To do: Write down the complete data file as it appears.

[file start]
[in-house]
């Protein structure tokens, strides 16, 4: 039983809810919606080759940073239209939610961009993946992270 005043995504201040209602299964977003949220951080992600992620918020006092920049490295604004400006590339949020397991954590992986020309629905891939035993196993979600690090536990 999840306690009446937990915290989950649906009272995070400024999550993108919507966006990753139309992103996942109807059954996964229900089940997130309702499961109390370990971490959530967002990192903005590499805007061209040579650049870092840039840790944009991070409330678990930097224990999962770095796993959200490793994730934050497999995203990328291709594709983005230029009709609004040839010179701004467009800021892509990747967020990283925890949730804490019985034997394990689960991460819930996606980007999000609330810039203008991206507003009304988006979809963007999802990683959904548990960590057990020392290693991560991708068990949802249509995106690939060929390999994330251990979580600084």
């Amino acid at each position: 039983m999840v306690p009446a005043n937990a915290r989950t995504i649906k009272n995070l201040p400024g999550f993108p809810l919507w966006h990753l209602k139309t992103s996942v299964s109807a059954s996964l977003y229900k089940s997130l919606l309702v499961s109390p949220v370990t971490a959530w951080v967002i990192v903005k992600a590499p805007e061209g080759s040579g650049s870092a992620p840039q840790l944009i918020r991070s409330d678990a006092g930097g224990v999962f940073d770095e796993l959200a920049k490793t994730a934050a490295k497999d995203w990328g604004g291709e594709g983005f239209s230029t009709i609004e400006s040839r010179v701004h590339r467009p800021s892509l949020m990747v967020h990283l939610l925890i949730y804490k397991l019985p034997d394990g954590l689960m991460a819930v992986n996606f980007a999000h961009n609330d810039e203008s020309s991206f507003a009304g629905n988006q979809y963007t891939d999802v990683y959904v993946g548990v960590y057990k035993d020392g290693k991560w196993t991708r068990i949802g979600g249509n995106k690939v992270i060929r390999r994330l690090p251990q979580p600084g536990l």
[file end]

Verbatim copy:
[in-house]
């Protein structure tokens, strides 16, 4: 039983809810919606080759940073239209939610961009993946992270 005043995504201040209602299964977003949220951080992600992620918020006092920049490295604004400006590339949020397991954590992986020309629905891939035993196993979600690090536990 999840306690009446937990915290989950649906009272995070400024999550993108919507966006990753139309992103996942109807059954996964229900089940997130309702499961109390370990971490959530967002990192903005590499805007061209040579650049870092840039840790944009991070409330678990930097224990999962770095796993959200490793994730934050497999995203990328291709594709983005230029009709609004040839010179701004467009800021892509990747967020990283925890949730804490019985034997394990689960991460819930996606980007999000609330810039203008991206507003009304988006979809963007999802990683959904548990960590057990020392290693991560991708068990949802249509995106690939060929390999994330251990979580600084």
């Amino acid at each position: 039983m999840v306690p009446a005043n937990a915290r989950t995504i649906k009272n995070l201040p400024g999550f993108p809810l919507w966006h990753l209602k139309t992103s996942v299964s109807a059954s996964l977003y229900k089940s997130l919606l309702v499961s109390p949220v370990t971490a959530w951080v967002i990192v903005k992600a590499p805007e061209g080759s040579g650049s870092a992620p840039q840790l944009i918020r991070s409330d678990a006092g930097g224990v999962f940073d770095e796993l959200a920049k490793t994730a934050a490295k497999d995203w990328g604004g291709e594709g983005f239209s230029t009709i609004e400006s040839r010179v701004h590339r467009p800021s892509l949020m990747v967020h990283l939610l925890i949730y804490k397991l019985p034997d394990g954590l689960m991460a819930v992986n996606f980007a999000h961009n609330d810039e203008s020309s991206f507003a009304g629905n988006q979809y963007t891939d999802v990683y959904v993946g548990v960590y057990k035993d020392g290693k991560w196993t991708r068990i949802g979600g249509n995106k690939v992270i060929r390999r994330l690090p251990q979580p600084g536990l």